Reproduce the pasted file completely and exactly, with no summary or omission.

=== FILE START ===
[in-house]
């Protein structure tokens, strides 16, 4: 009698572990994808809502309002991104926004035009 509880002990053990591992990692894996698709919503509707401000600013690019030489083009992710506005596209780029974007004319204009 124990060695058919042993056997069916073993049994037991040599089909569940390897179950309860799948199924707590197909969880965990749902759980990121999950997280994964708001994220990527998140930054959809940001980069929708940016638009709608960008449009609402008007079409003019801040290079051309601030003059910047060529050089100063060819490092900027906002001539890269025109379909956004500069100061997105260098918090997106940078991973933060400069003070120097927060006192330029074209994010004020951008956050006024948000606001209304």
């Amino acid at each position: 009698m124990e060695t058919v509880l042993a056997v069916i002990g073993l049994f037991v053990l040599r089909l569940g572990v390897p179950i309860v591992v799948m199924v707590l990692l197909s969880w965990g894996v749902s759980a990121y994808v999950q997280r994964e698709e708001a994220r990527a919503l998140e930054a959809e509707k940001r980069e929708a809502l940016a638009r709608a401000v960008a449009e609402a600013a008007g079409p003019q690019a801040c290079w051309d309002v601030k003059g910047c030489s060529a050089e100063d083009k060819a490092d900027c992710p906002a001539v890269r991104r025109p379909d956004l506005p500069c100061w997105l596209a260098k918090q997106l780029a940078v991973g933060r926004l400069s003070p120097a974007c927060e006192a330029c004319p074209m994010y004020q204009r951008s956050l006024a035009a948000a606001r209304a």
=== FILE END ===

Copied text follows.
[in-house]
């Protein structure tokens, strides 16, 4: 009698572990994808809502309002991104926004035009 509880002990053990591992990692894996698709919503509707401000600013690019030489083009992710506005596209780029974007004319204009 124990060695058919042993056997069916073993049994037991040599089909569940390897179950309860799948199924707590197909969880965990749902759980990121999950997280994964708001994220990527998140930054959809940001980069929708940016638009709608960008449009609402008007079409003019801040290079051309601030003059910047060529050089100063060819490092900027906002001539890269025109379909956004500069100061997105260098918090997106940078991973933060400069003070120097927060006192330029074209994010004020951008956050006024948000606001209304």
């Amino acid at each position: 009698m124990e060695t058919v509880l042993a056997v069916i002990g073993l049994f037991v053990l040599r089909l569940g572990v390897p179950i309860v591992v799948m199924v707590l990692l197909s969880w965990g894996v749902s759980a990121y994808v999950q997280r994964e698709e708001a994220r990527a919503l998140e930054a959809e509707k940001r980069e929708a809502l940016a638009r709608a401000v960008a449009e609402a600013a008007g079409p003019q690019a801040c290079w051309d309002v601030k003059g910047c030489s060529a050089e100063d083009k060819a490092d900027c992710p906002a001539v890269r991104r025109p379909d956004l506005p500069c100061w997105l596209a260098k918090q997106l780029a940078v991973g933060r926004l400069s003070p120097a974007c927060e006192a330029c004319p074209m994010y004020q204009r951008s956050l006024a035009a948000a606001r209304a």